Western European people learned of these ancient scientific results
through these famous scientists.
There is a puzzling
question that works well to support the above: Why is that we use
the Arabic numbers in Europe and why do the Arabs not use European
numbers?
Our studies show that it
was Giordano Bruno who discovered for humankind that the Earth was
round and revolving. A modern cockandbull story is this.
The Mayan people, for example, had a separate god of the earthaxis:
Itzamna.
Another example: more
than two thousand years ago a Greek man calculated the length of the
perimeter of the Earth (the Equator) using a smart and simple trick.
His estimates are quite close to the actual numbers. From the
positioning of ancient observatories we can claim one thing for sure:
the astronomers of the age took advantage of their knowledge about
the spherical form of the Earth.
Is it not confusing that
we call our beliefsystem religion and at the same time we call that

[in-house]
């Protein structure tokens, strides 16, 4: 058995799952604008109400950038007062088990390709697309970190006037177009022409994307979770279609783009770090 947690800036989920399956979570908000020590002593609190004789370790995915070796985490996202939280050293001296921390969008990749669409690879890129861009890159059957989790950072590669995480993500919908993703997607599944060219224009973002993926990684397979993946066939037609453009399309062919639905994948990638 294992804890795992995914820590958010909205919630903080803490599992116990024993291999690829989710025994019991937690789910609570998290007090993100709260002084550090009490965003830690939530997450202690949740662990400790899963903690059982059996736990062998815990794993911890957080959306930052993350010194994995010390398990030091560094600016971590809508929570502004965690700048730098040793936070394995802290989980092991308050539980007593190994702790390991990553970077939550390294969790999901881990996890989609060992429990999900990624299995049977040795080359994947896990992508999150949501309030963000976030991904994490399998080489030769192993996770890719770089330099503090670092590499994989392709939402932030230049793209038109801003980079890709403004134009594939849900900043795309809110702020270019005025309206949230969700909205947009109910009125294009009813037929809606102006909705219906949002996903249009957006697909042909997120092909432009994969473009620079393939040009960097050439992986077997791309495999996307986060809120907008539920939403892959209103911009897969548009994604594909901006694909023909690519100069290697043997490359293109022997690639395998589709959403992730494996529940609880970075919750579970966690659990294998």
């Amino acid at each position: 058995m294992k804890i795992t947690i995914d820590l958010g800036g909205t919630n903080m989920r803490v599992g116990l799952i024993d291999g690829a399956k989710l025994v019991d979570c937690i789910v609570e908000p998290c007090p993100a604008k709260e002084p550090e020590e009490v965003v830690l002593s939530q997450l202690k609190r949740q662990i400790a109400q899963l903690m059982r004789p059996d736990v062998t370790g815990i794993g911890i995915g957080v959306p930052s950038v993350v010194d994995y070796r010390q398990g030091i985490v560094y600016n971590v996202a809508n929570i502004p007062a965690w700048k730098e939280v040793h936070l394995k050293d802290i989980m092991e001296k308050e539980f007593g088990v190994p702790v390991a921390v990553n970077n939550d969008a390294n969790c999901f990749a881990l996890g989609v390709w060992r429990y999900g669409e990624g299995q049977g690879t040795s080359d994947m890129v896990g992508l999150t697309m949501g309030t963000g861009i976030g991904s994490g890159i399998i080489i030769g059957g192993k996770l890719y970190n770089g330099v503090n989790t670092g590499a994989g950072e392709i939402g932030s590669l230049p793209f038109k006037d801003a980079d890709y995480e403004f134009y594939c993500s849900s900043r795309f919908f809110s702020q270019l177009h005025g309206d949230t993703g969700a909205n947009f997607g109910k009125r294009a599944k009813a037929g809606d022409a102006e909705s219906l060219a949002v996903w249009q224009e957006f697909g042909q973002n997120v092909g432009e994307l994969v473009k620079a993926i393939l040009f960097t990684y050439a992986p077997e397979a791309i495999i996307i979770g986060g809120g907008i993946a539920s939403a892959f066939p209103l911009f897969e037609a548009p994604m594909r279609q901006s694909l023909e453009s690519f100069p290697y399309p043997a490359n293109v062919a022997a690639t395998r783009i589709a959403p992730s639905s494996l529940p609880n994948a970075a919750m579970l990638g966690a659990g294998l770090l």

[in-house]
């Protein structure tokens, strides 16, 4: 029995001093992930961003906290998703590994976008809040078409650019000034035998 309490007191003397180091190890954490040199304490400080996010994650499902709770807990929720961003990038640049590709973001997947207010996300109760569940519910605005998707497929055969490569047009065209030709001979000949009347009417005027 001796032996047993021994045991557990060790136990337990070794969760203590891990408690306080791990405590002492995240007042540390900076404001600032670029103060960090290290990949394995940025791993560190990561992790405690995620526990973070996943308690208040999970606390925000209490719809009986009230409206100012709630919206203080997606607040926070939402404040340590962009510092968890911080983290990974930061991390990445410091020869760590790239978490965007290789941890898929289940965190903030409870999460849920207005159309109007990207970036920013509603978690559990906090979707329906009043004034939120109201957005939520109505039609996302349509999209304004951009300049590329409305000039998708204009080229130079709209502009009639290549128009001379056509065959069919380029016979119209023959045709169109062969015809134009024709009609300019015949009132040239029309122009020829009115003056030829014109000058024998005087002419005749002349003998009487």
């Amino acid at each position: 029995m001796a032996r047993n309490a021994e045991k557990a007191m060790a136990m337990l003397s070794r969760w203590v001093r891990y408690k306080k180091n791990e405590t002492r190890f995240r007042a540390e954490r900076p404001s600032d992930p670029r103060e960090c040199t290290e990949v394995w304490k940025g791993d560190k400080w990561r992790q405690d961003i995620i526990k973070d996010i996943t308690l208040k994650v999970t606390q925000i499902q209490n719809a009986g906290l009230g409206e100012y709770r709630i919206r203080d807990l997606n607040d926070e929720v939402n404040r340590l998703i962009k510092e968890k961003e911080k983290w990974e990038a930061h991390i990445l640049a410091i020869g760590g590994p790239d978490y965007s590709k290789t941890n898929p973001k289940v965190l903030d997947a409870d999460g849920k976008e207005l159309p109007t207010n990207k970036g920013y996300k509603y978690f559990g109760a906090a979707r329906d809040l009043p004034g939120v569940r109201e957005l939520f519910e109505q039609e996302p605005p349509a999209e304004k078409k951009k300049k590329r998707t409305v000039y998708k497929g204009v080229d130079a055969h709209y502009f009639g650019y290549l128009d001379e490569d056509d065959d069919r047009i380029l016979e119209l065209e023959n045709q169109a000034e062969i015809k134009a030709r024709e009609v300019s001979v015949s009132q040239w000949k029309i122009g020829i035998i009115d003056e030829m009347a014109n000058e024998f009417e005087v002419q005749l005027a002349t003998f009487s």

of other people superstition and so we despise them for their
superstitiousness?
Thus, slowly (in about
two thousand years) the great fog that came down on those eager to
find out about ancient winding paths of spiritual achievements,
which has become real hard to penetrate, and even the wisest can get
lost in it. Due to our upbringing it is difficult for us to accept
that the human spirit is one complete entity and there are no
honored stages in this entity – that in the spiritual world of
humankind everything is connected.
The above made me want
to dust off the simplest and clearest possible statements before
descending into the abyss of time.
Signs
Letters  Alphabets
Anima Könyv:
SignsLetterAlphabets